Is it really that dangerous?
Is it really that dangerous?
Ladies? I see you're new here.
It's driving massive interest and adoption of VPN technology, encryption, and general awareness of what your options are to maintain privacy online.
In a hilarious twist, most of the VPN technologies also cause huge headaches for firms targetting and deliverty ads, too - thus likely costing them money.
It ain't all bad.
Humble homes available well under $100k CDN, some for less than $50k CDN..
Enjoy the cities. I'm living the good life. You can too, if you can work remotely in Canada!
If males are the submissive partner, there's no problem. When it's women, there's a problem. That's the "issue" here.
Companies that inspire turnover but are otherwise stable collect cruft from employees who are competent enough to not be fired, through whatever means, but not talented or crafty enough to have options.
Short term this bloats the organization, as more people are required to accomplish the same tasks, but long term, limits the ability of the company to do anything or change tactics - gaining more and more inertial mass.
This is just a perturbation that moves IBM along that chain.
I accepted a job offer from IBM in the 90's after going through their lengthy and involved interview process.I didn't make it to my first day as the reams of paperwork I had to fill out before ever setting foot in the door were terrifying.
You can fight change or embrace it. IBM's competitors will be more agile. It's pretty clear that the future will be dominated by distributed teams with the absolute best people for the problem set working on it, almost certainly in a remote fashion. I'm writing on a computer's who's operating system was done in just sort of a fashion...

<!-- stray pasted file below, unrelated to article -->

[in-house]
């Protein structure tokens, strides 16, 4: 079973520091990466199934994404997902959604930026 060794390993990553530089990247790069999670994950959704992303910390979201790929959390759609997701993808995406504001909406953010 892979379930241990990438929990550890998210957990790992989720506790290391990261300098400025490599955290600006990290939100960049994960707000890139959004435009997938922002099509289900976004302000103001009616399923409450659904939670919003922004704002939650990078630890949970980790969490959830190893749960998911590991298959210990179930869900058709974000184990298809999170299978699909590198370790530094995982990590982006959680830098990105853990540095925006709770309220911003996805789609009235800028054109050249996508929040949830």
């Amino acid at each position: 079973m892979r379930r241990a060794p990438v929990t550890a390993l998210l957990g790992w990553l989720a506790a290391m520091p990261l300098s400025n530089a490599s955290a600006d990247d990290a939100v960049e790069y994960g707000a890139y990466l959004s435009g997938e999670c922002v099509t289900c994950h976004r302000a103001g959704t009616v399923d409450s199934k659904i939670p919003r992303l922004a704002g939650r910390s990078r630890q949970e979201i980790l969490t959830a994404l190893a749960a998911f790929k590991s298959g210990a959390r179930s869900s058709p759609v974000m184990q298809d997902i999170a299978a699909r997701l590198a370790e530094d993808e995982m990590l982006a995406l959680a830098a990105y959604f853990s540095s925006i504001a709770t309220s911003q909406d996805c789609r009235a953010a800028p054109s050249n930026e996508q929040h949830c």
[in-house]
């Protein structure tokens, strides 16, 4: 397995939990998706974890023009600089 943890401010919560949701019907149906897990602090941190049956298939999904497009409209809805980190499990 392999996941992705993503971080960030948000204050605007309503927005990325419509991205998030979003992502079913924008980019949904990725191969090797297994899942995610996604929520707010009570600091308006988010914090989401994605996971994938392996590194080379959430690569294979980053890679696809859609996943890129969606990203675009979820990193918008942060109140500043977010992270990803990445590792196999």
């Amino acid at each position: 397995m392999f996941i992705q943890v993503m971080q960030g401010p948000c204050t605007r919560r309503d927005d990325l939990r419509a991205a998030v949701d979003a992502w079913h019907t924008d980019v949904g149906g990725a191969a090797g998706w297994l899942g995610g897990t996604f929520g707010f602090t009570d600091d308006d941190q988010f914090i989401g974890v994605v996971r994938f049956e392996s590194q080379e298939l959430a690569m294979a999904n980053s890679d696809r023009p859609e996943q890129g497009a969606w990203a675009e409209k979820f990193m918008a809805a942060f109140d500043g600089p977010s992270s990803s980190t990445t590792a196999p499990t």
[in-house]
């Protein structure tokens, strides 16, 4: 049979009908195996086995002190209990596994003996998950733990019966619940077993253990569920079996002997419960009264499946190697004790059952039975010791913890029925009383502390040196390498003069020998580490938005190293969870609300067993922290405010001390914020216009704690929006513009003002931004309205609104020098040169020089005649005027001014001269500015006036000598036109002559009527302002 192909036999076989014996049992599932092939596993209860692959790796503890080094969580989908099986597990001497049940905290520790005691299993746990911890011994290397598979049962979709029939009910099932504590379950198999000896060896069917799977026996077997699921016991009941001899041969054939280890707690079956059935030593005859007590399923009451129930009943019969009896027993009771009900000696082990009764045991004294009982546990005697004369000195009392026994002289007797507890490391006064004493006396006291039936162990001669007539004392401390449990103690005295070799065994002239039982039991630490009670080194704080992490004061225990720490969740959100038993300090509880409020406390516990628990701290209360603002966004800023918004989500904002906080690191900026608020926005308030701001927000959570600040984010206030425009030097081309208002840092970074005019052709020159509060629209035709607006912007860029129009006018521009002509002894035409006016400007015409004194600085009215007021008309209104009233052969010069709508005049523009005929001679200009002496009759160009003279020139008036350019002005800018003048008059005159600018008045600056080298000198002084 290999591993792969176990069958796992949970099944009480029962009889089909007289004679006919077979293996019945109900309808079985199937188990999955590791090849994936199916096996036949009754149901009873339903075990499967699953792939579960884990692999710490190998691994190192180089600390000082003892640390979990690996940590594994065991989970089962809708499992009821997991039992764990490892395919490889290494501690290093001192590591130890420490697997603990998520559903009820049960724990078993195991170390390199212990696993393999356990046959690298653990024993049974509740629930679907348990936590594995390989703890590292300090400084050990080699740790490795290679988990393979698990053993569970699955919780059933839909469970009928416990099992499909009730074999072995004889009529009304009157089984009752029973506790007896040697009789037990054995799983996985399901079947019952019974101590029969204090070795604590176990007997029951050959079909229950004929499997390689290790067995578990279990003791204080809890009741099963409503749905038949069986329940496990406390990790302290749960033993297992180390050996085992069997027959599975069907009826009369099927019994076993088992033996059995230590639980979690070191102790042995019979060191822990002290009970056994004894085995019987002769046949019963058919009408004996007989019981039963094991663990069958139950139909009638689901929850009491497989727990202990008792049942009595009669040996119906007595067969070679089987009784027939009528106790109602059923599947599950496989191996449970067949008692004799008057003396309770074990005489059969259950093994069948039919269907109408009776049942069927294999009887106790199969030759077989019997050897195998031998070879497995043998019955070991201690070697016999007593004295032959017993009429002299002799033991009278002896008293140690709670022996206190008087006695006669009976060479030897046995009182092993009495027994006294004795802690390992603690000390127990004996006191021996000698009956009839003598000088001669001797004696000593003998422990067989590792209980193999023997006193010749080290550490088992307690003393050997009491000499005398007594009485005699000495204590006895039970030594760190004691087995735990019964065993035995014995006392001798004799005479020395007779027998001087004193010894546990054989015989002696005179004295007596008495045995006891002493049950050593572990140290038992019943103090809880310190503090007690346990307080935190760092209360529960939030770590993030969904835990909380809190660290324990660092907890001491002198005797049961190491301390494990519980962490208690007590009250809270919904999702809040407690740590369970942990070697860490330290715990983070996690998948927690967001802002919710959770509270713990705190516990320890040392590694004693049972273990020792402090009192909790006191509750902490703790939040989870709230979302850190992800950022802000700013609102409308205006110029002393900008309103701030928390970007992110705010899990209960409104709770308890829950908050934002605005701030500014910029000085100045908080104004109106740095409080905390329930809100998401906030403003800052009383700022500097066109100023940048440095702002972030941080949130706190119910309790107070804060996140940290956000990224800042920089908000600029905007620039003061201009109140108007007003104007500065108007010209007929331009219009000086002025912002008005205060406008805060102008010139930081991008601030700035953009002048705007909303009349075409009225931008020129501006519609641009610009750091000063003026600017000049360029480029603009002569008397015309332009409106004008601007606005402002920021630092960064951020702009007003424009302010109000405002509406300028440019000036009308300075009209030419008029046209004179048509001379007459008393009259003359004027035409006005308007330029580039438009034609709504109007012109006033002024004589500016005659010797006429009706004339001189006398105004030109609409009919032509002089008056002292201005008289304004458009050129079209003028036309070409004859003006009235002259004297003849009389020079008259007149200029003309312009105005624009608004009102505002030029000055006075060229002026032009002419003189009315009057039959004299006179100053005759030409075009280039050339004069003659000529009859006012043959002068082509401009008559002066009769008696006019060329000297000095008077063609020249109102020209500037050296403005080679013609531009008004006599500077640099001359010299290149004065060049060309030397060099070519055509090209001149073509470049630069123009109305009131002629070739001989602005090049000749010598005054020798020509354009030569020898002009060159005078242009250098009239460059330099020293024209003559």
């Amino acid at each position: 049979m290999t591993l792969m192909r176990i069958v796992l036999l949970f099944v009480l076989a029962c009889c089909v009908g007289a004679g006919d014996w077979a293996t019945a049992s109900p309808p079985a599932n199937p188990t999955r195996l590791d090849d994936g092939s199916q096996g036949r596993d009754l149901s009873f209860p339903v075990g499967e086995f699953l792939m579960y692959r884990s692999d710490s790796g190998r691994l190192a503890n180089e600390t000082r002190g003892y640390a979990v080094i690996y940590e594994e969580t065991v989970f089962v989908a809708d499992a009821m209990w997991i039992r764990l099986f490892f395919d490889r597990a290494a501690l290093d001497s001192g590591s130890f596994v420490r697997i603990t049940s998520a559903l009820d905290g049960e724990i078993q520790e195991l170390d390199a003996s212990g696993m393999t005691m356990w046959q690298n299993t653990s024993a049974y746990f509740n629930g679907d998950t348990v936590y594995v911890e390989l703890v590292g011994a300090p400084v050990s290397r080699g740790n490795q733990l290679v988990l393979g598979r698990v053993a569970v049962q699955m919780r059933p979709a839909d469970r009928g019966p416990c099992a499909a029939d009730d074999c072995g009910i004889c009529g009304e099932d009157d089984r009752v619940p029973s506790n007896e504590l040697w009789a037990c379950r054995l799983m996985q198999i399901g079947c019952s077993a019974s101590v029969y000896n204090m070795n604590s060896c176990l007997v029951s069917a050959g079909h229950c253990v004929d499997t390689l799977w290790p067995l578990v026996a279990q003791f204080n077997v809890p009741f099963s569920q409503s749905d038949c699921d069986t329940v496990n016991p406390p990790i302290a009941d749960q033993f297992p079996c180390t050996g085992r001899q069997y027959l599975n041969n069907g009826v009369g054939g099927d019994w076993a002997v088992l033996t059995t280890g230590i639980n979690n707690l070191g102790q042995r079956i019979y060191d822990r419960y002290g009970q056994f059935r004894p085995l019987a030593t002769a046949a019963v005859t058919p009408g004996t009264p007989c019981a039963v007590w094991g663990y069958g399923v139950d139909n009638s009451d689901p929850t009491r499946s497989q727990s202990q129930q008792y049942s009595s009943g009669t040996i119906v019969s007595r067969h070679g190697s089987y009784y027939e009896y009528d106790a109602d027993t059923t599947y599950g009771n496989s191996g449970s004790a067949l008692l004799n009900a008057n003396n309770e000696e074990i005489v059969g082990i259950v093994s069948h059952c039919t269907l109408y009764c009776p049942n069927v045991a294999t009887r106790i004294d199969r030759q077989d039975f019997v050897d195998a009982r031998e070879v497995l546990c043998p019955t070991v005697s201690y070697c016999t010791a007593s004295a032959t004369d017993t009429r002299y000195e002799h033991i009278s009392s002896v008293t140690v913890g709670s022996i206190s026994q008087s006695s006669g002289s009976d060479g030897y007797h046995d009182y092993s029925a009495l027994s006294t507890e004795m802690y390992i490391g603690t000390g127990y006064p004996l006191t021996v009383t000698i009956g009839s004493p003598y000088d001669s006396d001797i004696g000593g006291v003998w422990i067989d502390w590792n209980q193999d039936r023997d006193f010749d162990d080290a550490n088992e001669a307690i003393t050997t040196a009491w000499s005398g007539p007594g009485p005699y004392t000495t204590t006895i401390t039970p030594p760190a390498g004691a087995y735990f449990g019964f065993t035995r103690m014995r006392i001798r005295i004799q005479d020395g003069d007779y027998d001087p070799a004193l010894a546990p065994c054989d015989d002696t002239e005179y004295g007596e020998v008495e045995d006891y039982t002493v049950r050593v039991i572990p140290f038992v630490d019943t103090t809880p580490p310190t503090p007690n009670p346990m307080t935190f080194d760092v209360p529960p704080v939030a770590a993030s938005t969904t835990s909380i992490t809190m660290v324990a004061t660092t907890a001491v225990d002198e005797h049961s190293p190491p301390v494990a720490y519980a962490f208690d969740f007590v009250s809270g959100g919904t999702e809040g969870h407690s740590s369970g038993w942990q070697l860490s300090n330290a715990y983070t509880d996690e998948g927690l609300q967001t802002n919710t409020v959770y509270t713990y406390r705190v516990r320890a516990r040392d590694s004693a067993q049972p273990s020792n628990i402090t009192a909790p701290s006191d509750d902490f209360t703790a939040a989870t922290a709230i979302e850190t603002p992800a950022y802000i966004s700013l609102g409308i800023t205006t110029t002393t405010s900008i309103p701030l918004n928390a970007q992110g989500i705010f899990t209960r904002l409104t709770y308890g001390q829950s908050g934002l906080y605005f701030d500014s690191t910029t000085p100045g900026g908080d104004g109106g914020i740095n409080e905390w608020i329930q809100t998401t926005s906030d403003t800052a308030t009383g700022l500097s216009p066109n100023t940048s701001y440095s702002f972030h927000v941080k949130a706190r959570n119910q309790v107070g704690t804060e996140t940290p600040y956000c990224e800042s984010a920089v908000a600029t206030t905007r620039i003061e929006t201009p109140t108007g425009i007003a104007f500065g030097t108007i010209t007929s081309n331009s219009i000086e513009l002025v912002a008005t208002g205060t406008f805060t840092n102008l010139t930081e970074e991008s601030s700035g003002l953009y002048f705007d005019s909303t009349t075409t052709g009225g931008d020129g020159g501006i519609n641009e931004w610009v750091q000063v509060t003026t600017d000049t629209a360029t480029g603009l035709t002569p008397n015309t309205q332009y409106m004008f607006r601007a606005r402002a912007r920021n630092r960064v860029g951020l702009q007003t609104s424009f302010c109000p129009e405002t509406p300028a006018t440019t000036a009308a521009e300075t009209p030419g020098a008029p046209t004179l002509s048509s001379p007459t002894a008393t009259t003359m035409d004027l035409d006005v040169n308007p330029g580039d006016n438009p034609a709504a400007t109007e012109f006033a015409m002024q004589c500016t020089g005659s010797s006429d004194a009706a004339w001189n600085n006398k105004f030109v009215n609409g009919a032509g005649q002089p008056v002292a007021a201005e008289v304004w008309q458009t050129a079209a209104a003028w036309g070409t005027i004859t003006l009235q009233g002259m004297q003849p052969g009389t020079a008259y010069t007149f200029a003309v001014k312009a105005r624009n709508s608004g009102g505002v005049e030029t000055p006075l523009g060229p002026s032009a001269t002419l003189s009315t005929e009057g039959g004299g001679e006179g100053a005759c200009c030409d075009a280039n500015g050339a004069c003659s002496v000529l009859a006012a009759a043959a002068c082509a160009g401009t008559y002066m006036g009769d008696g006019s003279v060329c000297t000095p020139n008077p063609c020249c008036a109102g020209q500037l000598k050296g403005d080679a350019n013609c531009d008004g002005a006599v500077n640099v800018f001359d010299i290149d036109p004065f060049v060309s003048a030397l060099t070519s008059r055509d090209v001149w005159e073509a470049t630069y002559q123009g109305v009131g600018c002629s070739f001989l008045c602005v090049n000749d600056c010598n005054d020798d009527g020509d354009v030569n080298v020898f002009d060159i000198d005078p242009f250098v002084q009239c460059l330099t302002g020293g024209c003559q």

The law lets you control entry and manage standards.
Law is a profession.. but the MBAs are trying.
Medicine is a profession. They know how to protect a gig.
Engineering (used to be) a profession. MBAs destroyed it.
Programming has no control over entry, standards, or base education requirements. It is not a profession.
My code is.. and was.. pretty bitching. You probably have some running in your computer now.
If you're smart enough to code you can do something else much more profitable - and retire sooner, or contribute on the side. It isn't worth it.
Consultant != Consultancy. Scale. You know better? DO better.
Ain't that easy.
Why don't all you old guys open a consultancy, bid aggressively given the huge advantage you have by virtue of the increased productivity?
Seriously.. why not?
My guess is the advantage doesn't exist, and much of what's needed to make most applications works is indeed young people willing to gut out horrible code for systems that won't be around in two years, let alone ten.
I'm a EE, I have written hundreds of thousands of lines of code that are still in production - some of it decades ago - but I left programming, and I'm unlikely to ever be back. The problem with making novice programmers more professional is that software development is not a profession. It should be, but it isn't, and it never will be, until there is a force of law behind it.
High gravity / high alcohol tolerance yeasts generally also produce booze that tastes like kerosene.
If you have signing or final recommendation authority on 7-figure POs, this is indeed most certainly what happens.
That's why they're producing their own content.
People don't care. They're sick of commercials and $200/mo cable bills.
Border guards can ask for your account passwords.
You don't have to provide them, of course.
But if you're not a citizen, you don't have to be admitted, either.
There are little or no practical appeals.
Not responding truthfully to a border guard is a very serious crime; it's not an option, although refusing can be, with consequences.
It will be interesting to watch the economic impact of this over time - I suspect there will be none, as people have adapted in the past, and this will just become the norm.
There's enough of them out there that you can ask an early adopter.
PCs used to cost ten grand, remember?
Refreshed by a brief blackout, I got to my feet and went next door. -- Martin Amis, _Money_